Building Capacity in Partnership with Grantees

Laurel and Katie
Laurel and Katie from Jane Addams Resource Corporation explore their donor base

Some thoughts from our Executive Director, Clare Butterfield, after our first capacity building workshop for grantees.

Now that I’m on the funding side of the social sector, my finger hovers over the send button for a minute for any invitation that’s going out to our grantees. I’ve been a grantee for enough years to know that invitations from funders get special attention, and that the folks at the nonprofits we support feel as if they should say yes, even when we say something is optional. In that equivocal spirit, we offered up our first capacity building opportunity for grantees of the Christopher Family Foundation. We figured that we’d be on solid ground, value-wise, if we started out with a focus on individual donor cultivation. We asked Carolyn Nopar, an unequivocal expert, to bring a one-day version of her fundraising boot camp.

Laurel and Katie from Jane Addams Resource Corporation explore their donor base

Funding relationships can be transactional. Grantees need the money to operate, and they devote time to figuring out how to get it from their funders. Funders want something to change, but it’s not our place to actually operate the projects. At their best, though, these relationships are true partnerships. We need each other, and the world needs all of us. In offering capacity building opportunities we are hoping to make our relationship with our grantees more balanced, and more mutual. So it probably made sense to start with a focus on the funding relationship.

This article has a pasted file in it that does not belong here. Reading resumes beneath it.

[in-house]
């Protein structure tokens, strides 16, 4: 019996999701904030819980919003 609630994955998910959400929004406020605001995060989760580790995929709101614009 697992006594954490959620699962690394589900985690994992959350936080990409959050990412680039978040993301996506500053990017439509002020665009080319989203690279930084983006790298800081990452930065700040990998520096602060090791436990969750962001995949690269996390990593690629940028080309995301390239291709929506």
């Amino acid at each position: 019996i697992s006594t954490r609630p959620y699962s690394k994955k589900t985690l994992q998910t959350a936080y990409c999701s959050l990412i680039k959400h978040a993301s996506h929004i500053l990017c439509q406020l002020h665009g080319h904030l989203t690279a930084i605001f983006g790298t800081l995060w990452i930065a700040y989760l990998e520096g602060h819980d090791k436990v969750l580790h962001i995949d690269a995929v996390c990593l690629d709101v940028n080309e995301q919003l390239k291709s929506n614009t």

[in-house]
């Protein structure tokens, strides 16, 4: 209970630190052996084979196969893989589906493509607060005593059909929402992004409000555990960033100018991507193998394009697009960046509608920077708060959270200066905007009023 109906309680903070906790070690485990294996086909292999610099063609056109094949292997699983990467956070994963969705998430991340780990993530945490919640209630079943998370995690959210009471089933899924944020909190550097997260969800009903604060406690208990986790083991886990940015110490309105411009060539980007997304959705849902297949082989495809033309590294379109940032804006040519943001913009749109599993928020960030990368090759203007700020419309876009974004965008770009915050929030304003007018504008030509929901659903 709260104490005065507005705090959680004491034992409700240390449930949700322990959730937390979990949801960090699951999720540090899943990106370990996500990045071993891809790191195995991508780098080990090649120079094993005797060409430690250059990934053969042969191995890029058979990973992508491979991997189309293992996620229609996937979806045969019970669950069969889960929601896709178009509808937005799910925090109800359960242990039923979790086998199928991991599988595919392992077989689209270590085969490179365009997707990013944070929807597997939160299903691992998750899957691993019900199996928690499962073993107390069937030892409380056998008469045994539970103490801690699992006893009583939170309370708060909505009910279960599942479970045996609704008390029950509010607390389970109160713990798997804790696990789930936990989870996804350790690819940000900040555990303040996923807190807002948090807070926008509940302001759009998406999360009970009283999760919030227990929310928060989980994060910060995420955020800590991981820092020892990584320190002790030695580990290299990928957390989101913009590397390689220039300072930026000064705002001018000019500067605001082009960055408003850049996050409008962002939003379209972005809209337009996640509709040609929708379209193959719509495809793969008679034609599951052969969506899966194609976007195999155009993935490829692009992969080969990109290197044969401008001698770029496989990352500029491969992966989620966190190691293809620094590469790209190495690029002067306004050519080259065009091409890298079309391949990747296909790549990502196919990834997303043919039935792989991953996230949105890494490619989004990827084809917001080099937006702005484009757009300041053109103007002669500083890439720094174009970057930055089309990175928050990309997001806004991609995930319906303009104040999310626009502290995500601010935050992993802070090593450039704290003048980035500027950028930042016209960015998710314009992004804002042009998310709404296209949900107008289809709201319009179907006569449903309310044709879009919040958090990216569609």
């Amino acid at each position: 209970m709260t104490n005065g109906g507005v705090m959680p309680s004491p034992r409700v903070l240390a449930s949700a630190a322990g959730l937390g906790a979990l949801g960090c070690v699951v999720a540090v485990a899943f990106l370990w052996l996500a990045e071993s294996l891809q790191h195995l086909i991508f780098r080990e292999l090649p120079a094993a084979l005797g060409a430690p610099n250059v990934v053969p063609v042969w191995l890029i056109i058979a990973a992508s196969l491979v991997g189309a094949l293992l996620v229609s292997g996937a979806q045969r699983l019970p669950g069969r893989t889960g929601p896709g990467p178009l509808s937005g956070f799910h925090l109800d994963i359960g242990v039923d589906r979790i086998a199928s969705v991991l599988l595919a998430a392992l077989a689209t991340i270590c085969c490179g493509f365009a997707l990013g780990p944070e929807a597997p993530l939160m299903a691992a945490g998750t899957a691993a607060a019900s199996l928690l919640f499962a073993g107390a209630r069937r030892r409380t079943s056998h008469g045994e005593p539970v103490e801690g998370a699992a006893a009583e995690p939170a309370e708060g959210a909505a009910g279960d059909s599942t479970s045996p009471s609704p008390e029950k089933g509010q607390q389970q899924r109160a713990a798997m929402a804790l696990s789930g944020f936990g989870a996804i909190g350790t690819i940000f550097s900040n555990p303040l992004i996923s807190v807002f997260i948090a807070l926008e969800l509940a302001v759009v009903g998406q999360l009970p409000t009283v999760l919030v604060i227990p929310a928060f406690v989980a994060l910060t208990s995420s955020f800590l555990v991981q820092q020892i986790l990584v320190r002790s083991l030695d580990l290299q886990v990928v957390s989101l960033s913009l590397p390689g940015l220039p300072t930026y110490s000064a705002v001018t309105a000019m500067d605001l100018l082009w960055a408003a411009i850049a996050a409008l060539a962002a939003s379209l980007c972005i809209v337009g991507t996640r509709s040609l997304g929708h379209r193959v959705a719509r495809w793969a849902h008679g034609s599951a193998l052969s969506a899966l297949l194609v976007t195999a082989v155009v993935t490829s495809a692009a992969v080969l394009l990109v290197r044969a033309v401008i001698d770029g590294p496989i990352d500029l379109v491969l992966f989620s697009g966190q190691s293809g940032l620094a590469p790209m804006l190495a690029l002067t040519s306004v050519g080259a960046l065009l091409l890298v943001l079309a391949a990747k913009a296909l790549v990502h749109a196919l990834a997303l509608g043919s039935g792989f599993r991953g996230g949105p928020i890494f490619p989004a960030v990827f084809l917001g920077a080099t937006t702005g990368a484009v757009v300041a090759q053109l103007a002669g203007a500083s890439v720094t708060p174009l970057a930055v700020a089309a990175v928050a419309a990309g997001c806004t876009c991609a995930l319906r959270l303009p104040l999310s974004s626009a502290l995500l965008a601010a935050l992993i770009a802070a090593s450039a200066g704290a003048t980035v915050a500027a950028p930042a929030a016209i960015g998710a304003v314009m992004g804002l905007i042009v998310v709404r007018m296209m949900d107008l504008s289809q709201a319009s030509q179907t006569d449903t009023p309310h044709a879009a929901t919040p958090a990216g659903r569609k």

Seven organizations with active grants were able to send development and program staff to this inaugural workshop, and each left with a segmented donor base, their next development focus, and a plan for outreach. Evaluations (which were anonymous, but yes, we were still in the room) told us that participants found their time well spent. “Carolyn is a seasoned professional who has distilled her experience into an engaging, informative program useful for professionals at all levels,” said one of our participants. We thought so too.

Carolyn Nopar and Molly Truglia

By offering this kind of program along with monetary support what we mean to be saying to our grantees is that we value them, we value what they do, we have some insight into the fact that it’s hard work, and we’re here to strengthen them for that journey in every way that we can. Including hummus and chocolate, plenty of coffee, and some learning opportunities for all of us.

Next up is building board strength and diversity. And from there we hope to have launched a real conversation among us and our grantee organizations on where to go next to be most helpful. If you get an invitation to one, we really mean it when we say they’re optional. We know you’re busy trying to change the world. But we hope they’re worth doing, too.